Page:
Beat the cream cheese until smooth. Add the eggs one at a time, incorporating each fully before adding the next. Mix in the sugar and vanilla. Arrange the dried cranberries over the crumb crust so that each finished slice will get a berry. Pour the cheese mixture over the crust.

Bake at 180/350 for about 45 minutes. The cake will be done around the edges, but wobbly in the middle. Remove from oven and top with:

topping
400 gr sour cream
2-3 Tblsp mild blue cheese (danablue works well)
1 Tblsp sugar
1 tsp vanilla
1/3 c dried cranberries

Cream the blue cheese, then stir together with the sour cream, sugar and vanilla. Drop by spoonsful around the edge of the cake, spreading towards the middle. Sprinkle with dried cranberries. Bake for another 10 - 15 minutes.

Allow cake to cool to room temperature, running a knife around the edge to release it from the sides, then refrigerate for 6 hours in the pan. Remove pan when the cake is completely set. (If you take the pan apart before the topping sets, it will run down your arm and burn you. Please learn from my mistake.)

The cake is even better the next day, if there is any left.

Memoir: Our First Date

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In the previous installment, you learned how Tod struggled against my brusque manner and disinterest. Now find out what happened when he got me alone.

Our First Date

Tod didn't give up. Within a week or two, he hit on a plan I couldn't refuse. After work on Sunday, when the mall closed at 5, we'd go take photos on the South Side. Great idea, only it was early November and the sun set at 5:11 and by the time we'd closed up our shops, it was too dark to take pictures.

So we walked across the Smithfield Street Bridge and went to an artsy movie theatre downtown. I still believe that what we saw that night was the world's most boring and pretentious film. Some avant garde famous guy invites all his friends to make a movie about nothing. That's what it was. It was so bad that we left before it was over and to this day I cannot remember what it was called.

It was still early, so we cast around for something to do, but downtown Pittsburgh is not known as a spot of delight after five on a Sunday. No comment about when it might be a spot of delight--it did have its moments, but not on Sunday night.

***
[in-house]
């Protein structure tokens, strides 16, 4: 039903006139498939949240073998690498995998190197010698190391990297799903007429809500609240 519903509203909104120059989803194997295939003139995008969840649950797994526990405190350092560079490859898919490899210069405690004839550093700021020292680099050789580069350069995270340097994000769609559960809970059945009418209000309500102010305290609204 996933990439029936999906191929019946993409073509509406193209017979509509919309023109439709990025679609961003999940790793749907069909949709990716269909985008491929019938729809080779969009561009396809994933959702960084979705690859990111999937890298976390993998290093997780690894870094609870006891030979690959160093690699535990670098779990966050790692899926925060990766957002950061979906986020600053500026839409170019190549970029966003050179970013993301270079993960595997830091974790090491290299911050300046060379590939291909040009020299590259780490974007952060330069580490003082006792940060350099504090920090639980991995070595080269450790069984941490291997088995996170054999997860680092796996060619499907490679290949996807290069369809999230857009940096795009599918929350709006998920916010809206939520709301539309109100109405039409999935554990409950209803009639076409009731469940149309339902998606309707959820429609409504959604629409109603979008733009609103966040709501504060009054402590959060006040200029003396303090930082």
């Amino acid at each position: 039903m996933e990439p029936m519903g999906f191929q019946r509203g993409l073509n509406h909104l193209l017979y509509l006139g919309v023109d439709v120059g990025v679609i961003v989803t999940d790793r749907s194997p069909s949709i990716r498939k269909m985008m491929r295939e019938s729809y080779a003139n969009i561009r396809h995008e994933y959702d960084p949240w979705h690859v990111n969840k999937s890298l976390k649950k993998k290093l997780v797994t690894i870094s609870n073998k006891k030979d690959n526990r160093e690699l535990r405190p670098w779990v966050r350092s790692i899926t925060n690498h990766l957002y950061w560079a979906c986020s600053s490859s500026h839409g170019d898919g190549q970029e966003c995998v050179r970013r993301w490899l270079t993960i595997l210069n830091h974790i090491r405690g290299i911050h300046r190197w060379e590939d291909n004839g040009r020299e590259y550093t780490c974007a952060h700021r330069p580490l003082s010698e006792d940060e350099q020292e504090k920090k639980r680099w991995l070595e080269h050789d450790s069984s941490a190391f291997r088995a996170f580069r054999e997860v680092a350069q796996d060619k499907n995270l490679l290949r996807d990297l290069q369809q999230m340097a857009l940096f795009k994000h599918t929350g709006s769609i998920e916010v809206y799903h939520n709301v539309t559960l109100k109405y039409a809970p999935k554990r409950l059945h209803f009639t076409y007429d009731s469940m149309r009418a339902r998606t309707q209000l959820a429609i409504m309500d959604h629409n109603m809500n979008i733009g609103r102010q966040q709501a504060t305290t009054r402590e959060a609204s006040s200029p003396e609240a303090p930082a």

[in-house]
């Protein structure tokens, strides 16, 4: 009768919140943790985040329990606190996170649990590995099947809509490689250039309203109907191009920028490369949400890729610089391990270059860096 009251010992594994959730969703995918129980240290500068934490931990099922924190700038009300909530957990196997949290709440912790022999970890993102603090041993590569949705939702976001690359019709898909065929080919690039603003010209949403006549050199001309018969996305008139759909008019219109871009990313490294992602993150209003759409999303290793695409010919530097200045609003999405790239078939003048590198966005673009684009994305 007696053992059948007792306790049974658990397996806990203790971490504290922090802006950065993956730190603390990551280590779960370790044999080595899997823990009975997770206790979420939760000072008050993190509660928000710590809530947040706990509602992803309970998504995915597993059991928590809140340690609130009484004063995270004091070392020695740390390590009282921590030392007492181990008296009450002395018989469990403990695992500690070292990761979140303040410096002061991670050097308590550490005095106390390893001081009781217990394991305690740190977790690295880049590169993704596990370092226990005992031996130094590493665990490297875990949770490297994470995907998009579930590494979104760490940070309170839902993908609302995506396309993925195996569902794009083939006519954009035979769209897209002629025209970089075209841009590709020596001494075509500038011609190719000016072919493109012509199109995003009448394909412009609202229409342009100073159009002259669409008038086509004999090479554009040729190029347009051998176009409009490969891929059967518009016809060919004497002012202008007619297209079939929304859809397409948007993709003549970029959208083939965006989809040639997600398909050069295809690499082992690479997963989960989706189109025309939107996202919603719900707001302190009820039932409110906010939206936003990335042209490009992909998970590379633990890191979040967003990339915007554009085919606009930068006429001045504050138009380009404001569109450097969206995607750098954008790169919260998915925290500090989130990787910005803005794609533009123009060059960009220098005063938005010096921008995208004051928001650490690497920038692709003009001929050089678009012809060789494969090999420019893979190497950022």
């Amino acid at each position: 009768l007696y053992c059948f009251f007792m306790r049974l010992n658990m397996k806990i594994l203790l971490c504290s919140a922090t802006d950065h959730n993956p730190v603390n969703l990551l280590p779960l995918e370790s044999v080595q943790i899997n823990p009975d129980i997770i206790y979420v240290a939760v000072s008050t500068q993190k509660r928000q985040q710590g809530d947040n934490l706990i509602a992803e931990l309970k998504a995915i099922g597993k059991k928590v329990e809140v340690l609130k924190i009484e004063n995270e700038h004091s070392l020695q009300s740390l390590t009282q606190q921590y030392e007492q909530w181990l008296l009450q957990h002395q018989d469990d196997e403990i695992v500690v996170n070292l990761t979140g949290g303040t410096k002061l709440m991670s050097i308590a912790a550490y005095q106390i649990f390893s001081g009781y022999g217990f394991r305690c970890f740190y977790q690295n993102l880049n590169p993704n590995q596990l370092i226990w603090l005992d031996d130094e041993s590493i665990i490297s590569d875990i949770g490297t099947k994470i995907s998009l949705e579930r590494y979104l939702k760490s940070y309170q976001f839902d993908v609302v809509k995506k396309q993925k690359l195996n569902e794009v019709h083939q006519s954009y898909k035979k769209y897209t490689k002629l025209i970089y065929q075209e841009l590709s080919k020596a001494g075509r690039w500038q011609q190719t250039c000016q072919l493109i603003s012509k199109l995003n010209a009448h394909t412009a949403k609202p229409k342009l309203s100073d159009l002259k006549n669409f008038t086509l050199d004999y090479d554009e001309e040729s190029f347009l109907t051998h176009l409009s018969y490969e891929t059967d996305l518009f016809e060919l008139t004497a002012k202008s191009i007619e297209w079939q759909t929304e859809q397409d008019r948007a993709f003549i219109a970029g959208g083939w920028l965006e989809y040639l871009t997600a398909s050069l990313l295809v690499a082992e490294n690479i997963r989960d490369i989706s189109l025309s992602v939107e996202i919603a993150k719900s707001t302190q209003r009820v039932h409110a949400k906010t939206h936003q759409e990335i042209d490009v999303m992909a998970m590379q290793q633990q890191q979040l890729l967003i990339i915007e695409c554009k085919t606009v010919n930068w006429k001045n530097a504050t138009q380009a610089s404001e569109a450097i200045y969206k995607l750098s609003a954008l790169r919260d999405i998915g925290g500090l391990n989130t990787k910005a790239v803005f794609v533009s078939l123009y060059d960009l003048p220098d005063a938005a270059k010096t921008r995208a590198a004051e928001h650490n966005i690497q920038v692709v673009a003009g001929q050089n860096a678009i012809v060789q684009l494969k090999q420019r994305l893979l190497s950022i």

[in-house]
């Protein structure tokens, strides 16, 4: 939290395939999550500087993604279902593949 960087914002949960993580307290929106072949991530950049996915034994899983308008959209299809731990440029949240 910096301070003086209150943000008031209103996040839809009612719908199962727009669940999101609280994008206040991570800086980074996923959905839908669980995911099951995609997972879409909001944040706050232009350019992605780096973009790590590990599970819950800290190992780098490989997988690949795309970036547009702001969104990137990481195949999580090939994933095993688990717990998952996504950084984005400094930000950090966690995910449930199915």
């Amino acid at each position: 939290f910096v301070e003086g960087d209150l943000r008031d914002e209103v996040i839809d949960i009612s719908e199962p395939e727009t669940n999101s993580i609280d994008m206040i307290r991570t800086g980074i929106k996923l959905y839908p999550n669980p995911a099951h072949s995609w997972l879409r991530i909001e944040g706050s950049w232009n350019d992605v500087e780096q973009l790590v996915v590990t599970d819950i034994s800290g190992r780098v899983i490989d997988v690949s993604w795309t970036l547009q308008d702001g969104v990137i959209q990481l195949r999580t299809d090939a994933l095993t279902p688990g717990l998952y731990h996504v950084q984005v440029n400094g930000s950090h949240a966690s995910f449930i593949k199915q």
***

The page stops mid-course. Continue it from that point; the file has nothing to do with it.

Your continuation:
Tod suggested that we go up to Mt Washington where he lived. I agreed, to his surprise, and we walked back through town and across the bridge to the incline. As we were threading our way through the unfamiliar streets of Mt. Washington, I mentioned that I'd never find my way back to catch my bus home. Tod paused a moment, cocked his head and said,

"I'm surprised you're coming with me. You really don't know anything about me. I could be insane. I could have a machete in my wall."

"I don't think so," I said, assessing his wraith-like face and innocent smile. "I doubt you have a machete in your wall. I'm pretty safe."

"I *do* have a machete in my wall, though!" he protested and we continued in this vein for the rest of the walk to Dilworth Street.

The second floor of #25 was definitely a bachelor apartment. It was a mess. Piles of pizza boxes sat in various corners. The rooms were dingy and smelled of unwashed laundry. There was a sofa in the kitchen. The refrigerator was taped shut and a warning in indelible marker threatened bad thing if it were opened. Tod explained that something had exploded in there and the mold had gone wild. The fridge hadn't been opened in months.

And there was a machete in the wall.

Tod spent the next hour or two playing me all the songs he liked--mostly things I've never heard of but I still have a great fondness for Allison Moyet's Ode to Boy.

Then the phone rang. It was Dave, the roommate who had planted the machete into the wall. He and Tod were old friends and Dave had mysteriously disappeared from the house a week before (after the machete incident). So there was much catching up to do. I listened with half an ear and kept an eye on my watch. Despite that, I missed my last bus.

So Tod & I stayed up all night, talking and laughing and listening to more music. I caught the first bus in the morning, took a quick bath at home and went to spend a day doing student teaching. Thankfully I had the night off from work.

But I had no respite.

Memoir: How Tod & I Met